Trillo made the analogy of state government to a basement, saying you’ll find things in a basement that have been there for 20 years and have completely forgotten. He said the same is true of departments within state agencies that carry on even though they no longer serve a useful purpose.
Along those lines, Trillo proposes to eliminate motor vehicle inspections.
“Cars don’t break down,” he said noting that only 19 states require motor vehicle inspections. Furthermore, he claims inspections have become a mechanism for some service stations to make unnecessary repairs, padding the bills of people who can’t afford them.
“I know this is going to be controversial,” he said imagining claims that the highways will be unsafe. From his study, Trillo said states without inspections don’t appear to have higher levels of automobile accidents and accident related injuries.
“They are,” he said of inspections in a statement, “a relic of days when cars were far less technologically advanced and safe. They need to go the way of the VCR, fax machine, and typewriter. This is the type of innovative thinking I will bring to the State House.”
Trillo would also cut the sales tax to 5.5 percent and reduce the estate tax. His aim in cutting the estate tax is to stop the exodus of Rhode Islanders to states with lower or no estate tax.
For the moment, Trillo will be operating his campaign from his offices on East Avenue in Warwick. He didn’t give a projection of what he hopes to raise and spend on a campaign.
“What I’ve learned to do is to take a dollar and turn it into 10,” he said, adding that in order to beat him his opponents will have to raise ten times what he spends.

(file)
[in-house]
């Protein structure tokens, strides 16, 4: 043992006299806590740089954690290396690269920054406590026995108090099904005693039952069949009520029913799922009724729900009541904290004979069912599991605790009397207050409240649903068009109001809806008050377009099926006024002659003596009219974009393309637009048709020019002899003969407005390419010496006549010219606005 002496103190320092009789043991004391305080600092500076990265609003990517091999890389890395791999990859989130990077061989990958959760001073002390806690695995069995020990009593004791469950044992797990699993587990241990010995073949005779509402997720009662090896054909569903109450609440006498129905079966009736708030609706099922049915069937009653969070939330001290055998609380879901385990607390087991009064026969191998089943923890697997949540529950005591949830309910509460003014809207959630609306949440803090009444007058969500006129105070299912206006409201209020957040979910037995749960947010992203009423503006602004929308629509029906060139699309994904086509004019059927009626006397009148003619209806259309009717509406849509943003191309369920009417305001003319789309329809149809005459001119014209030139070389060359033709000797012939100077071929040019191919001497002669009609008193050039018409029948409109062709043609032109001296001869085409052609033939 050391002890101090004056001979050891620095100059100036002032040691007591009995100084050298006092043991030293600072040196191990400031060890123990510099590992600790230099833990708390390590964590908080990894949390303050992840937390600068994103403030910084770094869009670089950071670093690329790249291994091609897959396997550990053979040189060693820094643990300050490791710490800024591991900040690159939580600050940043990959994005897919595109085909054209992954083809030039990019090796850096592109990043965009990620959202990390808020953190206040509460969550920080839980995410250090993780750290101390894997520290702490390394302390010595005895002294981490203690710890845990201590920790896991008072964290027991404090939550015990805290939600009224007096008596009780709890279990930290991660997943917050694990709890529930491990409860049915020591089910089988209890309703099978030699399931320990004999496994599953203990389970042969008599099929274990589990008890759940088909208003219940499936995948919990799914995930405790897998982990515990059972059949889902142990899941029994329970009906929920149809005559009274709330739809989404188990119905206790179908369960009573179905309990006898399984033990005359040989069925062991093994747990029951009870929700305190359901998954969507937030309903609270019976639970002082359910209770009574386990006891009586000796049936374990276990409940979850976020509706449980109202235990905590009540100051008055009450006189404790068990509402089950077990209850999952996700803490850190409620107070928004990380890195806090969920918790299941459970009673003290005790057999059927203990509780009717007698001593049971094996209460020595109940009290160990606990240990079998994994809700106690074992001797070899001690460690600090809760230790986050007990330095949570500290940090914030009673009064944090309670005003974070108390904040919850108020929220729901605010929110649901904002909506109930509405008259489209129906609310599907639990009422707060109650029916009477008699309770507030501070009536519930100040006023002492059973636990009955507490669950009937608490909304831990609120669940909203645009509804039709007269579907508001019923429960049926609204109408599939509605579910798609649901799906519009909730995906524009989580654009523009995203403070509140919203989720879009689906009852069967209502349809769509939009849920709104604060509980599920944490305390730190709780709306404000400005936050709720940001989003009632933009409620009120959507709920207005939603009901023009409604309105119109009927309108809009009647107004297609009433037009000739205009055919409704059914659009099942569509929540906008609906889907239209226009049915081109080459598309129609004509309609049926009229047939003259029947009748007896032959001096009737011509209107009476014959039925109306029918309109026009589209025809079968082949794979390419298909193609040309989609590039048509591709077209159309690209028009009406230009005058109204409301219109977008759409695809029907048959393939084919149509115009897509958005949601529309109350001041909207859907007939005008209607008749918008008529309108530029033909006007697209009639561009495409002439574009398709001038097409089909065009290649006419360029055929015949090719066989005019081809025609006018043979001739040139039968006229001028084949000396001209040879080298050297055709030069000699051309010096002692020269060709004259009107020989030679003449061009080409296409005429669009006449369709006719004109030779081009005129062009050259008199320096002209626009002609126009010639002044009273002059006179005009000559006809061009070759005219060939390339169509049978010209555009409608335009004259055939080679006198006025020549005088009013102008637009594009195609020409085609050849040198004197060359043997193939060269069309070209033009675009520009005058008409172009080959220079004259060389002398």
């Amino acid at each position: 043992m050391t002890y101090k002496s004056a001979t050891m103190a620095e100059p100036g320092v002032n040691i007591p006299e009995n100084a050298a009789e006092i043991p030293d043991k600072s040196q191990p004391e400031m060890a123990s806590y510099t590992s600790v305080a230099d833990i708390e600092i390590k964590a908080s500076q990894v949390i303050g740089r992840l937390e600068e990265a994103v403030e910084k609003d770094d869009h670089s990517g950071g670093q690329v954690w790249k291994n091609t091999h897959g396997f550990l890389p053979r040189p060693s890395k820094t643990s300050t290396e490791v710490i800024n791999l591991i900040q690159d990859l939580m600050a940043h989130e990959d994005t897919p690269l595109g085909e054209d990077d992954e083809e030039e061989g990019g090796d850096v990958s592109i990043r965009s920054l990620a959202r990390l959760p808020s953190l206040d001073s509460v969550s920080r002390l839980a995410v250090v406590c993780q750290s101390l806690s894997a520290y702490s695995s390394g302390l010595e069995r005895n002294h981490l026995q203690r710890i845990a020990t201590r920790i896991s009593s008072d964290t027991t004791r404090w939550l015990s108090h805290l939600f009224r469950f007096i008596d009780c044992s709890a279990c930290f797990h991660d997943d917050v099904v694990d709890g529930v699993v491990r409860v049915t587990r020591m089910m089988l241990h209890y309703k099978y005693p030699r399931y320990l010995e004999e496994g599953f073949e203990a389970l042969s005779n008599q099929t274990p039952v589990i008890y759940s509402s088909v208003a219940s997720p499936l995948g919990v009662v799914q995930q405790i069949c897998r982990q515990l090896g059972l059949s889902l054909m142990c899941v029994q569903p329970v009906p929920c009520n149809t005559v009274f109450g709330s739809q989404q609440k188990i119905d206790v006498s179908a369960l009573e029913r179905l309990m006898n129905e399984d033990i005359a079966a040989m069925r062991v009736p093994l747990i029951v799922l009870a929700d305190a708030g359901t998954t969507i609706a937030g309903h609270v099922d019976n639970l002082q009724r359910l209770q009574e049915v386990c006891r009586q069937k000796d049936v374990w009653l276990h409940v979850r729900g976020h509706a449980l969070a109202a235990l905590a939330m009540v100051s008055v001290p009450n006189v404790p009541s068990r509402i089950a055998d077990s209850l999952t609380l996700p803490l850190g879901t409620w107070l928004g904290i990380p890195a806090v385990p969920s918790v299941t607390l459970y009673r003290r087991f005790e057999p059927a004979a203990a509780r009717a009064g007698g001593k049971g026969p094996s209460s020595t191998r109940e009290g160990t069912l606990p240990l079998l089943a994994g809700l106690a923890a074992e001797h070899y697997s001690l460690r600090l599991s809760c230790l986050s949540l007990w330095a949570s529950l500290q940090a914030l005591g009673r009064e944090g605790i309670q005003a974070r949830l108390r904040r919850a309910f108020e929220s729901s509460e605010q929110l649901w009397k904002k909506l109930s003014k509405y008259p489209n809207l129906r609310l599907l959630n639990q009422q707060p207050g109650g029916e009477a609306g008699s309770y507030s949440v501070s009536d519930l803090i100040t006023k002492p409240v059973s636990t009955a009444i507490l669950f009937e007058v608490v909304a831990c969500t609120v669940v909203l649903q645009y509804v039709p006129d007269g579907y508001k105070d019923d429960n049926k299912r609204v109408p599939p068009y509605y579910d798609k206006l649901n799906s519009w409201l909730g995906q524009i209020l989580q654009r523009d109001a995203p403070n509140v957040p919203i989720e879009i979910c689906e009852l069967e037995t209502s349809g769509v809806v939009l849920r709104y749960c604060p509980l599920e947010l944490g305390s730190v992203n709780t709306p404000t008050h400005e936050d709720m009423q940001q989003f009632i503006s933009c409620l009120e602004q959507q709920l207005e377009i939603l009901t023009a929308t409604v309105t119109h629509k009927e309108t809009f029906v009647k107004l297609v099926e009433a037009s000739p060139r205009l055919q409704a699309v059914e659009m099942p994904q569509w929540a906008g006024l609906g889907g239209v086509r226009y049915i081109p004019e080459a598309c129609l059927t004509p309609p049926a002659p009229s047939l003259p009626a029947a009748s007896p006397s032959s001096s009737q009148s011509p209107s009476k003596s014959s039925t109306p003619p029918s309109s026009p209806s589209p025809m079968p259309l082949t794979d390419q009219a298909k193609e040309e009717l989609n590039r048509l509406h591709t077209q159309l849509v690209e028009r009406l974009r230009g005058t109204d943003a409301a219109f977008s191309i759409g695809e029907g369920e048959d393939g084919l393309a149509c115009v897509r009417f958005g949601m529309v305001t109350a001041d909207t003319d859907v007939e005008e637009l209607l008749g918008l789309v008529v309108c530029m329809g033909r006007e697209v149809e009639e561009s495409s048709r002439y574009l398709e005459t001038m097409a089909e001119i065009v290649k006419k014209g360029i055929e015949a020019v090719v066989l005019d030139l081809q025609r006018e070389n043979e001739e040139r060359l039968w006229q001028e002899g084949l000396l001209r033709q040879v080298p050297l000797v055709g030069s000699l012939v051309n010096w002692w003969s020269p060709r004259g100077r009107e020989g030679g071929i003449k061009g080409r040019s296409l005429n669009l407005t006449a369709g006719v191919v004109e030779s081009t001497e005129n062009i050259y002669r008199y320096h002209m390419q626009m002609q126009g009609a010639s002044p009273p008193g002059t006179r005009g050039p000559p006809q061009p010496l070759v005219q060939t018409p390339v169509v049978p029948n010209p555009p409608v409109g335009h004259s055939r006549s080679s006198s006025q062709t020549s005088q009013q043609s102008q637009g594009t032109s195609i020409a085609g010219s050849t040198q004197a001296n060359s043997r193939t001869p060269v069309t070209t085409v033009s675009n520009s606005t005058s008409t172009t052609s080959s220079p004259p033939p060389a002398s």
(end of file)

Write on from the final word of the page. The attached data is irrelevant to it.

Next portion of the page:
In his release Trillo spelled out the following platform:
1. Root out waste and fraud in our health and service budget.
2. Shed the image of a sanctuary state.
3. Make Rhode Island a more business-friendly state by reducing unnecessary regulations which hurts small and large business and keeps jobs out of our state.
4. Shrink state government through attrition. This can only be done by going through each state agency and getting rid of redundant departments, obsolete departments and ineffective areas. To do this, appoint a team of investigators to be run through the governor’s office. Also, bring to the team the best leaders from the private and public sectors.
5. Work to reduce taxes that would help keep people from leaving our state such as the estate tax, state income taxes, as well as stop taxing pensions.
6. Lower the state sales tax rate to 5.5 % to attract commerce back to Rhode Island.
7. Have a sales tax holiday on the same day that Massachusetts holds one.
8. Work to reform our schools by putting discipline back in the classroom and protecting teachers from legal abuse for instilling discipline. Also, support separate, bilingual classes to allow non-English speaking students to be taught English. Our schools are failing under current policies.
9. Stop tying the hands of our police. Under current policies we have removed common sense, logic, and good judgment. Let police be police.
10. As a key initiative, work to eliminate state-mandated car inspections. Only 19 states have it and studies show they impose undue costs on our citizens without significant impact on safety. Having these inspections hurts low-income people the hardest, not to mention the burden of additional costs on our middle class.
11. Infrastructure - Rebuild city and town roads.
12. Impose stricter penalties for animal abuse.
13. Perhaps most importantly, work with the Trump Administration to bring more federal dollars to Rhode Island.